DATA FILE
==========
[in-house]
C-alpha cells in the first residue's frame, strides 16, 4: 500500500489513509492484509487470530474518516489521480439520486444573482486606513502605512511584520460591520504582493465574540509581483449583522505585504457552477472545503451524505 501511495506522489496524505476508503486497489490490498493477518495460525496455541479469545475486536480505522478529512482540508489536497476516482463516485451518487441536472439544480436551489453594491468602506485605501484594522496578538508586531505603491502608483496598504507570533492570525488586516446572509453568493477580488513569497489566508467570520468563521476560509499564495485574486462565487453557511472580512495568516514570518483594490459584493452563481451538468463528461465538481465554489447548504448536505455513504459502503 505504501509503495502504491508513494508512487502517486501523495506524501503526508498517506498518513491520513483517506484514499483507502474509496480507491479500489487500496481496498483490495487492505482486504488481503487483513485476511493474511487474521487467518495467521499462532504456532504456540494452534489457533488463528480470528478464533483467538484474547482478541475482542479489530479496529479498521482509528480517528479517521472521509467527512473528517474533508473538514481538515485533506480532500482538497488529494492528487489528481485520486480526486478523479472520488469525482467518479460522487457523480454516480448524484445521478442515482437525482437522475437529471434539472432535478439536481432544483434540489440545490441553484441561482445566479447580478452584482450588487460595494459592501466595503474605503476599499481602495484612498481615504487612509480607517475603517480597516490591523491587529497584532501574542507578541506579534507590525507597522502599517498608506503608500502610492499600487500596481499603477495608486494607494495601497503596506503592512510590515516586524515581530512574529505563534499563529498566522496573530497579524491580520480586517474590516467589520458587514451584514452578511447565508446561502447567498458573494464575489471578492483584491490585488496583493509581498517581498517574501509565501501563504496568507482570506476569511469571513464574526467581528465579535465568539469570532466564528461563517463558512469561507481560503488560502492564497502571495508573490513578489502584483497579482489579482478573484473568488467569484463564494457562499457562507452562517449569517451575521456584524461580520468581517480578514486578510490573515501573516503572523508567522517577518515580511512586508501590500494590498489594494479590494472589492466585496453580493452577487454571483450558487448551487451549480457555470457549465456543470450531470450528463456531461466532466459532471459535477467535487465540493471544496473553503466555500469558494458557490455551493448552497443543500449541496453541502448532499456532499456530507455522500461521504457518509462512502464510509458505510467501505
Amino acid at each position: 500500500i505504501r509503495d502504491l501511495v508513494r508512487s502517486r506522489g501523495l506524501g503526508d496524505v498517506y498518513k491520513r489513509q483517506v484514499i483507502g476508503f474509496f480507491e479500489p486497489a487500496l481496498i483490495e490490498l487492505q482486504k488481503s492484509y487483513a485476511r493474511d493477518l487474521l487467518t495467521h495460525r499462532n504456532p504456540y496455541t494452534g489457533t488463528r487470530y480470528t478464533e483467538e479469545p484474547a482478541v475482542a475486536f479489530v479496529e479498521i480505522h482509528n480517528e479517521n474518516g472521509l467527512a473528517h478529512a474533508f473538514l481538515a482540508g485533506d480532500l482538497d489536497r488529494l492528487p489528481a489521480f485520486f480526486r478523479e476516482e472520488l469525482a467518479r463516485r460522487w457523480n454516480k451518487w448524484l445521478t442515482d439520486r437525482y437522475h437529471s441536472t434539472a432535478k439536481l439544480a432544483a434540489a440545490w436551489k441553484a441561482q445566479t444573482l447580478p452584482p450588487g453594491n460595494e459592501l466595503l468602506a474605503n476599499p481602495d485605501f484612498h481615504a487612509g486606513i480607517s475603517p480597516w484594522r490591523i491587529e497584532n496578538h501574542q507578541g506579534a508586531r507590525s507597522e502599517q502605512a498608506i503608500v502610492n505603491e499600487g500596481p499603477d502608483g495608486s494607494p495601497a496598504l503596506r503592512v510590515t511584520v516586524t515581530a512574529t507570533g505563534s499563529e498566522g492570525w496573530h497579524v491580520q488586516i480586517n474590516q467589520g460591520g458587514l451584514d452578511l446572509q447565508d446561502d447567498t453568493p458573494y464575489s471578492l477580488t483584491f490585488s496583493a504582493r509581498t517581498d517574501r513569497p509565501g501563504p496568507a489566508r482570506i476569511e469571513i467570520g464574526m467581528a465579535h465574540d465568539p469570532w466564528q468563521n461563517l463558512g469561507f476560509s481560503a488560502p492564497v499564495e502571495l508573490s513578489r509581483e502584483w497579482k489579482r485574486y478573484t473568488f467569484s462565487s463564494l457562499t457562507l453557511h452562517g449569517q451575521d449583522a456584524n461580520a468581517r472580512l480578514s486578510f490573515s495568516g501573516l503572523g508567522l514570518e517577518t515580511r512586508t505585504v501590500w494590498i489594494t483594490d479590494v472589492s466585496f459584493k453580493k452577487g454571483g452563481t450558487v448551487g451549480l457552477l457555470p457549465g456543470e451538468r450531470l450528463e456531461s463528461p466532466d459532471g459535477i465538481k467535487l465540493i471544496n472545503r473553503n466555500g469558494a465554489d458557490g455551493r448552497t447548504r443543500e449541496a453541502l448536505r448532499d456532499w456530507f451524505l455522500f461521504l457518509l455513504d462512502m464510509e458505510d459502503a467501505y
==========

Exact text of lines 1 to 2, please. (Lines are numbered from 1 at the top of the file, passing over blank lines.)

[in-house]
C-alpha cells in the first residue's frame, strides 16, 4: 500500500489513509492484509487470530474518516489521480439520486444573482486606513502605512511584520460591520504582493465574540509581483449583522505585504457552477472545503451524505 501511495506522489496524505476508503486497489490490498493477518495460525496455541479469545475486536480505522478529512482540508489536497476516482463516485451518487441536472439544480436551489453594491468602506485605501484594522496578538508586531505603491502608483496598504507570533492570525488586516446572509453568493477580488513569497489566508467570520468563521476560509499564495485574486462565487453557511472580512495568516514570518483594490459584493452563481451538468463528461465538481465554489447548504448536505455513504459502503 505504501509503495502504491508513494508512487502517486501523495506524501503526508498517506498518513491520513483517506484514499483507502474509496480507491479500489487500496481496498483490495487492505482486504488481503487483513485476511493474511487474521487467518495467521499462532504456532504456540494452534489457533488463528480470528478464533483467538484474547482478541475482542479489530479496529479498521482509528480517528479517521472521509467527512473528517474533508473538514481538515485533506480532500482538497488529494492528487489528481485520486480526486478523479472520488469525482467518479460522487457523480454516480448524484445521478442515482437525482437522475437529471434539472432535478439536481432544483434540489440545490441553484441561482445566479447580478452584482450588487460595494459592501466595503474605503476599499481602495484612498481615504487612509480607517475603517480597516490591523491587529497584532501574542507578541506579534507590525507597522502599517498608506503608500502610492499600487500596481499603477495608486494607494495601497503596506503592512510590515516586524515581530512574529505563534499563529498566522496573530497579524491580520480586517474590516467589520458587514451584514452578511447565508446561502447567498458573494464575489471578492483584491490585488496583493509581498517581498517574501509565501501563504496568507482570506476569511469571513464574526467581528465579535465568539469570532466564528461563517463558512469561507481560503488560502492564497502571495508573490513578489502584483497579482489579482478573484473568488467569484463564494457562499457562507452562517449569517451575521456584524461580520468581517480578514486578510490573515501573516503572523508567522517577518515580511512586508501590500494590498489594494479590494472589492466585496453580493452577487454571483450558487448551487451549480457555470457549465456543470450531470450528463456531461466532466459532471459535477467535487465540493471544496473553503466555500469558494458557490455551493448552497443543500449541496453541502448532499456532499456530507455522500461521504457518509462512502464510509458505510467501505